Being an avid Gram Parsons fan since 1968 means that I have not had much company in my admiration for many of those years.  Sure, there has always been the cult following - the musicians and visionaries who bought the 40,000 copies of The Gilded Palace of Sin, the members of the Gram Parsons Memorial Foundation and its publication, The Cosmic American Music News (CAMN), and the Emmylou Harris aficionados, who got into Gram’s music through Emmy’s consistent recognition of Gram’s musical impact – but for the most part, whenever I used to drop Gram’s name, I was met with “Who?”, or “Yeah, I really dig Graham Parker”, or “Wasn’t he with The Eagles?”.

Since the mid-1980’s, however, there has been a gradual but consistent increase in name and influence recognition for Gram.  The Alt-Country Movement (God, he would have hated this moniker) and the Tributes in Nashville from the late 80’s, spearheaded by the late Argyle Bell and Fredda Joiner, gave musicians the opportunity to play Gram’s music live and for the fans to hear it, which was obviously something Gram had been unable to do since 1973. 

In the early-90’s, the last of the CAMN sponsored Tributes occurred in New York City , with guidance and inspiration from the late John DeCesare, Holly George-Warren, and myself.  Tributes at Joshua Tree, San Francisco , and Georgia began to become annual events.  With the publication of Ben Fong-Torres’, Hickory Wind in 1991, a wider market was reached.  The advent of the Internet and Larry Klug’s Gram web site reached a world-wide audience.  And last but certainly not least, there has been the unwavering support of John Delgatto and Sierra Records, who have promoted and produced Gram’s music since their beginnings in the 1970’s.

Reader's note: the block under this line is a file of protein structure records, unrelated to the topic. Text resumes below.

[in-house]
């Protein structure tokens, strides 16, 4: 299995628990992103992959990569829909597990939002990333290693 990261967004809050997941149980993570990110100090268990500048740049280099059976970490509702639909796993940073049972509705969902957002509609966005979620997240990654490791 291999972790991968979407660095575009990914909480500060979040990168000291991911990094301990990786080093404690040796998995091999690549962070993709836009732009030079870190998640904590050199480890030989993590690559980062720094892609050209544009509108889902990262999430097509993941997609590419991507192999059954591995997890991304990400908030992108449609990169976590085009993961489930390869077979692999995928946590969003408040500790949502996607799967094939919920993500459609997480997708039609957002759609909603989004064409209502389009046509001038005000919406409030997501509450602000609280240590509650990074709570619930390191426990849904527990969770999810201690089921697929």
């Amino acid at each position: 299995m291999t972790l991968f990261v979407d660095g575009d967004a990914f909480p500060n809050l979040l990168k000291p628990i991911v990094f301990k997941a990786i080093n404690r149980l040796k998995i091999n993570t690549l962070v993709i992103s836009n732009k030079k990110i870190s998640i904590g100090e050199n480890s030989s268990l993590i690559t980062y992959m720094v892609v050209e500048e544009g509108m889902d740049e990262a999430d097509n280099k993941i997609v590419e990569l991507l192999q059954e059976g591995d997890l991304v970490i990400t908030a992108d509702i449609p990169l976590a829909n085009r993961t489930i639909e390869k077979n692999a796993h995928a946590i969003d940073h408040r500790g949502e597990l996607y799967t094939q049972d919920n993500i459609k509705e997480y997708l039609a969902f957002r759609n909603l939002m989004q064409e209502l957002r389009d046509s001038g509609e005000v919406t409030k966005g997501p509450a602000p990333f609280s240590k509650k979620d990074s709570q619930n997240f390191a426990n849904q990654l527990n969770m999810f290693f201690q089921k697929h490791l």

Despite this gradually widening recognition of Gram and his influence on music, culminating with the Emmylou-inspired Tribute in 1999, Polly Parsons’ recent endeavors, the BBC documentary, Fallen Angel, and the black comedy, Grand Theft Parsons, I always thought that mainstream Nashville would remain closed and hostile to the man who was tweeted off of the Ryman stage at the Byrds’ Opry appearance in the spring of 1968.  Gram committed two Grand Ole Opry taboos during the Byrds’ hastily arranged performance at the Opry when they were in town to work on Sweetheart of the Rodeo that spring.  He sang his own composition, Hickory Wind, rather than a cover of a Merle Haggard song, and he dedicated the song to his grandmother.  I do not believe that Gram ever returned to Music City after the Opry performance. 

Despite the fact that Gram/Clarence Tributes were held in Nashville from 1988-1990, with such outstanding participants as Marty Stuart, Vince Gill, Duane Eddy, Cathy Louvin, Gene Parsons , John Nuese, and Glen Hardin, the events were not embraced by the Drug Store Truck Drivin’ Men of the Gateway to the South. 

Times have changed.  My wife, son, and I recently spent a weekend in Nashville to combat the winter blahs and to see Emmylou and her Sweet Harmony Review at the Ryman, the most famous home of the Grand Ole Opry.  Since 1974, with the advent of the commercially crass Opryland, the Ryman has been infrequently used.  There were tours of the historic church-like facility, but it was not until Emmylou recorded her live album, Emmylou Harris and the Nash Ramblers at the Ryman in 1992, that an upsurge in musical events at the venue began.  Nowadays, the Opry is held at the Ryman in January and February. 

The lineup for January 14 and 15 was intriguing.  Emmylou, Buddy Miller, Gillian Welch and David Rawlings, Patty Griffin, known as Sweet Harmony Review from their 2004 tour were performing both nights.  Marty Stuart, a Nashville icon who happens to own Clarence White’s prototype B-Bender guitar was also playing on Friday and Saturday nights.  Add Rhonda Vincent and the Rage and The Osbourne Brothers and we were sold on the weekend trip.  Besides, we had never been to a show at the revered Ryman, which housed the hillbilly dust of Hank Williams.